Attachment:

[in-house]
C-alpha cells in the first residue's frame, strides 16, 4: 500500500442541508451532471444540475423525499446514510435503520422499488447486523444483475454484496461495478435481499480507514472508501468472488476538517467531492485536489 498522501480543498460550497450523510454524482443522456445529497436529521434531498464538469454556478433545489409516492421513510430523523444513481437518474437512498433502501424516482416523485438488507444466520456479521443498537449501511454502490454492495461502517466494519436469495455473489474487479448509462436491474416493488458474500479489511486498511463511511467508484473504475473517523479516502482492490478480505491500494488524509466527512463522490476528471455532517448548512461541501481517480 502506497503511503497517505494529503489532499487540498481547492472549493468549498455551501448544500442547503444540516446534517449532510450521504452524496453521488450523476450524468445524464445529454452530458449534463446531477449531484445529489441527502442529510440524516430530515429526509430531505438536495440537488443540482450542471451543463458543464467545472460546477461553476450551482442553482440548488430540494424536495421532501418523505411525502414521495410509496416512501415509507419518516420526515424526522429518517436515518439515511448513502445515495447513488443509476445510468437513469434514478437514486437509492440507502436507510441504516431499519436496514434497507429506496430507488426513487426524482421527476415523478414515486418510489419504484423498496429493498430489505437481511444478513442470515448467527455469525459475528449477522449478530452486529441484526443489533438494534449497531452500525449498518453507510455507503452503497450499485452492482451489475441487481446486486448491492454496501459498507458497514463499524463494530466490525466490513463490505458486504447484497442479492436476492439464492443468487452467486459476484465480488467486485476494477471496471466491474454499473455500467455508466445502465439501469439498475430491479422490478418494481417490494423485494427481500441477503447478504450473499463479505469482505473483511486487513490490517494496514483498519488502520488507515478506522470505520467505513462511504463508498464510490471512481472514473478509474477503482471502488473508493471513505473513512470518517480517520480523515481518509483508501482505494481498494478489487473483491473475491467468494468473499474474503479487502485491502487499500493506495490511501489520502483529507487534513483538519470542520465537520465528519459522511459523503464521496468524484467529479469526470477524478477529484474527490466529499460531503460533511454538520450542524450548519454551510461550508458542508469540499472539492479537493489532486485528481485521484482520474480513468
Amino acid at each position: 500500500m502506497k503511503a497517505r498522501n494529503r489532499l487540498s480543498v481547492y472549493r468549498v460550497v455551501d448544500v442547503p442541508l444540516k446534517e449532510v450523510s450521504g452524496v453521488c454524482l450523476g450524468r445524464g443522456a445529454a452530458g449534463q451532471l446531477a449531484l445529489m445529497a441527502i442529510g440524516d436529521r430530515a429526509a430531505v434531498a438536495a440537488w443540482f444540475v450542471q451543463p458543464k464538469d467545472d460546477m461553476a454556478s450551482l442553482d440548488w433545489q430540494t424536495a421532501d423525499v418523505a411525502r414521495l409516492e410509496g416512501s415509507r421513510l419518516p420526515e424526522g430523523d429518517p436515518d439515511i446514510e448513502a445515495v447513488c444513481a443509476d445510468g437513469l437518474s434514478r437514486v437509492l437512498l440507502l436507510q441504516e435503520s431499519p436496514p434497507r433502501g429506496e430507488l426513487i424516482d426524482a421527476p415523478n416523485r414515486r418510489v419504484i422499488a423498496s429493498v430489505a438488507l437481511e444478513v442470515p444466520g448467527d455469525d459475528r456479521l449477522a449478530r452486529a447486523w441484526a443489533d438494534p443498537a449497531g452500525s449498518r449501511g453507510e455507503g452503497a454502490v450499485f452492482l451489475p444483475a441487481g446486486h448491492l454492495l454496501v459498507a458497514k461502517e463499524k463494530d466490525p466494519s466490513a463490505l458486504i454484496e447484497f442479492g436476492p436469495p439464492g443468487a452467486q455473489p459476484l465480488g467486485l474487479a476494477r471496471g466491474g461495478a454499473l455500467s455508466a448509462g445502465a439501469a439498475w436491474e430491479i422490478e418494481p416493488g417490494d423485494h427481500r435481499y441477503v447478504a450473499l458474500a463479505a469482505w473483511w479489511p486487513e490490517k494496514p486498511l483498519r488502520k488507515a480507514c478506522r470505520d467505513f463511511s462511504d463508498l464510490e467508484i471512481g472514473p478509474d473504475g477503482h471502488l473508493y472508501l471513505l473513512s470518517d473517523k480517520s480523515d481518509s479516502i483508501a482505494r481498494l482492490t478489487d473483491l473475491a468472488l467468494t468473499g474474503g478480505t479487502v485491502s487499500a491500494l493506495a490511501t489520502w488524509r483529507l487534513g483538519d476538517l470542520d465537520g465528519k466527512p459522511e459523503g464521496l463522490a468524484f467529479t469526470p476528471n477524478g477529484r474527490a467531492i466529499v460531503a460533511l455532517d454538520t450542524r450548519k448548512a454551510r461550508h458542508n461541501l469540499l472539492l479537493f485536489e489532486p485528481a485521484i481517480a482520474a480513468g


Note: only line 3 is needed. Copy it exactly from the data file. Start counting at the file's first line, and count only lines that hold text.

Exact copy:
Amino acid at each position: 500500500m502506497k503511503a497517505r498522501n494529503r489532499l487540498s480543498v481547492y472549493r468549498v460550497v455551501d448544500v442547503p442541508l444540516k446534517e449532510v450523510s450521504g452524496v453521488c454524482l450523476g450524468r445524464g443522456a445529454a452530458g449534463q451532471l446531477a449531484l445529489m445529497a441527502i442529510g440524516d436529521r430530515a429526509a430531505v434531498a438536495a440537488w443540482f444540475v450542471q451543463p458543464k464538469d467545472d460546477m461553476a454556478s450551482l442553482d440548488w433545489q430540494t424536495a421532501d423525499v418523505a411525502r414521495l409516492e410509496g416512501s415509507r421513510l419518516p420526515e424526522g430523523d429518517p436515518d439515511i446514510e448513502a445515495v447513488c444513481a443509476d445510468g437513469l437518474s434514478r437514486v437509492l437512498l440507502l436507510q441504516e435503520s431499519p436496514p434497507r433502501g429506496e430507488l426513487i424516482d426524482a421527476p415523478n416523485r414515486r418510489v419504484i422499488a423498496s429493498v430489505a438488507l437481511e444478513v442470515p444466520g448467527d455469525d459475528r456479521l449477522a449478530r452486529a447486523w441484526a443489533d438494534p443498537a449497531g452500525s449498518r449501511g453507510e455507503g452503497a454502490v450499485f452492482l451489475p444483475a441487481g446486486h448491492l454492495l454496501v459498507a458497514k461502517e463499524k463494530d466490525p466494519s466490513a463490505l458486504i454484496e447484497f442479492g436476492p436469495p439464492g443468487a452467486q455473489p459476484l465480488g467486485l474487479a476494477r471496471g466491474g461495478a454499473l455500467s455508466a448509462g445502465a439501469a439498475w436491474e430491479i422490478e418494481p416493488g417490494d423485494h427481500r435481499y441477503v447478504a450473499l458474500a463479505a469482505w473483511w479489511p486487513e490490517k494496514p486498511l483498519r488502520k488507515a480507514c478506522r470505520d467505513f463511511s462511504d463508498l464510490e467508484i471512481g472514473p478509474d473504475g477503482h471502488l473508493y472508501l471513505l473513512s470518517d473517523k480517520s480523515d481518509s479516502i483508501a482505494r481498494l482492490t478489487d473483491l473475491a468472488l467468494t468473499g474474503g478480505t479487502v485491502s487499500a491500494l493506495a490511501t489520502w488524509r483529507l487534513g483538519d476538517l470542520d465537520g465528519k466527512p459522511e459523503g464521496l463522490a468524484f467529479t469526470p476528471n477524478g477529484r474527490a467531492i466529499v460531503a460533511l455532517d454538520t450542524r450548519k448548512a454551510r461550508h458542508n461541501l469540499l472539492l479537493f485536489e489532486p485528481a485521484i481517480a482520474a480513468g